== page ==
Proposed Canadian judicial reform: a few points explained

Copyright AFP 2017-2022. All rights reserved.

Online publications have claimed that the proposed judicial reform in Canada, or Bill C-75, will remove prison sentences for child abduction. The posts further argue that the reforms are an effort by the federal government to accommodate “Muslim crimes”. Bill C-75 does not remove prison sentences for child abduction, and has nothing to do with Islam.

According to certain online depictions of Bill C-75, a proposed bill meant to reform the Canadian judicial system, child abduction will no longer lead to prison time, and penalties will be relaxed for human trafficking.

An article published in the Geller Report in September 2018 tries to tie changes to the criminal justice system to concerns about sharia law. The article, which was shared nearly 4,000 times and has inspired other similar articles, heavily quotes a blog post by Conservative member of parliament Ted Falk, who shared concerns about the bill.

Falk had pointed out that child abduction, benefiting from human trafficking, or participating in terrorist activities could be tried as summary offences in court, and couldlead to a maximum sentence of two years minus a day, compared with an automatic ten years at the moment.

Nowhere in Falk’s explanation of his concerns about the bill is Islam mentioned, and a word search of Bill C-75 shows that the word Islam is absent from the text.

What is Bill C-75?

Bill C-75 is an omnibus bill that was proposed by Minister of Justice Jody Wilson-Raybould in the House of Commons in March 2018. The bill’s main aim is to reduce court delays through wide-ranging reform of Canada’s judicial system.

The bill’s scope has led to a variety of concerns across the political spectrum, and so was referred to the Standing Committee on Justice and Human Rights in June 2018. There, it was further debated while the committee heard more than 90 witnesses who suggested changes to the bill, committee chair and Liberal MP Anthony Housefather, told AFP. The committee is expected to present its findings on October 24, Housefather added. Housefather anticipates the bill will be amended, but said he trusts that the Liberal majority will vote for the bill.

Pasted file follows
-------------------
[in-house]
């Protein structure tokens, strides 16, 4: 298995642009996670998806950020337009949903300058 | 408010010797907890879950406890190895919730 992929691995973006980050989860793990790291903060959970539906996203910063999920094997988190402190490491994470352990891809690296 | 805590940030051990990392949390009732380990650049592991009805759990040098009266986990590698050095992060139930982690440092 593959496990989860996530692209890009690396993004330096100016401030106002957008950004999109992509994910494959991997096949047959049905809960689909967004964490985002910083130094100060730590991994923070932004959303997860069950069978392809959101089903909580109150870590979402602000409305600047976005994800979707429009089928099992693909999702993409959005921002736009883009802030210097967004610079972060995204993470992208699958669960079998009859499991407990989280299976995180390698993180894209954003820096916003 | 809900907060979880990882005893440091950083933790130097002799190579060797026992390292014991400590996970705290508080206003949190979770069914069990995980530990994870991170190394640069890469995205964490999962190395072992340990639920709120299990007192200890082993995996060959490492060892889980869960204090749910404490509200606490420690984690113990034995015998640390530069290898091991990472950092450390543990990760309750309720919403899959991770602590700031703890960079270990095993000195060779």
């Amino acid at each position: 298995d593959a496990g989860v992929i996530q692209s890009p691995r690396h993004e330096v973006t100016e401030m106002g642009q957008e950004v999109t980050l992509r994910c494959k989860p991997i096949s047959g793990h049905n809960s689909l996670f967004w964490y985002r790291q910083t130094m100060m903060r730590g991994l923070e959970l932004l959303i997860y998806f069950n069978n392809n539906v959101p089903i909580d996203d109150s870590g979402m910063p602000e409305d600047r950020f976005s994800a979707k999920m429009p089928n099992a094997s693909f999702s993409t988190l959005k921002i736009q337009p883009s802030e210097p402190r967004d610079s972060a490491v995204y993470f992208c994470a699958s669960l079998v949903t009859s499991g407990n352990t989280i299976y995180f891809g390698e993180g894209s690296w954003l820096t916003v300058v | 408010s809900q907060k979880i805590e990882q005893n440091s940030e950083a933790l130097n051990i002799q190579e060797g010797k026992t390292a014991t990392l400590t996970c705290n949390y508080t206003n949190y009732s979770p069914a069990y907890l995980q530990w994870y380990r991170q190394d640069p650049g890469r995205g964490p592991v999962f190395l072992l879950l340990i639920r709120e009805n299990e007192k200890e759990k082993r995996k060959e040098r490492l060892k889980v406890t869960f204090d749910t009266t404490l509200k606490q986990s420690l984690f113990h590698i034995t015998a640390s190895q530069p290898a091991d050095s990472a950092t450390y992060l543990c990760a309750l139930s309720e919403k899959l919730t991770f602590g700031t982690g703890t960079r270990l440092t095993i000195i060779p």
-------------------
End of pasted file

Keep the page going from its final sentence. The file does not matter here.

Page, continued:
Impact on prosecution of crimes

Bill C-75, as it currently stands, does give more latitude to actors of the judiciary in deciding how to prosecute certain crimes. The bill would allow some indictable offences to be processed as summary convictions, or resolved without a jury trial and/or indictment. The maximum prison sentence for summary convictions would also be raised to two years less a day.

“They hybridized every offence that was solely indictable that had a ten year maximum,” Tony Paisana, a lawyer who testified before the Standing Committee on Bill C-75 as the Chair of the Law Reform Committee of the Canadian Bar Association’s National Criminal Justice Section, told AFP. The offences are said to be hybridized because they can lead to criminal offences being legally processed in more than one way.

Under the current criminal code, most of the offences associated with abduction and human trafficking can only be charged as indictable offences, crimes considered more serious and which typically receive longer prison sentences and higher fines.


Abduction of a person under sixteen and abduction of a person under fourteen are two examples of offences that will be hybridized. However, Paisana, whose committee proposed changes to bill C-75 despite overall approval of the reform effort, argued that prosecutors will still use common sense. “No prosecutor is going to do a very serious case by way of a summary conviction,” he said.

Human Trafficking

Human trafficking (279.01) currently carries a mandatory minimum penalty of four years in prison, and the penalty will remain as it is now. There is no relaxation of penalties for this offence under Bill C-75. However, benefiting financially or materially from human trafficking (279.02) will be hybridized, meaning it could carry a lower sentence in less serious cases.

For serious offences, Célia Canon, Communications Advisor at the Office of the Minister of Justice stresses that: “Judges are still required to impose sentences that are proportionate to the gravity of the offence and the degree of responsibility of the offender.”

A bill not yet set in stone

Bill C-75 will most likely be amended before it becomes law. In the meantime, it does not remove prison sentences for child abduction or human trafficking. It grants prosecutors the ability to bring action against those crimes in different manners, which may result in shorter jail sentences depending on the gravity of the case.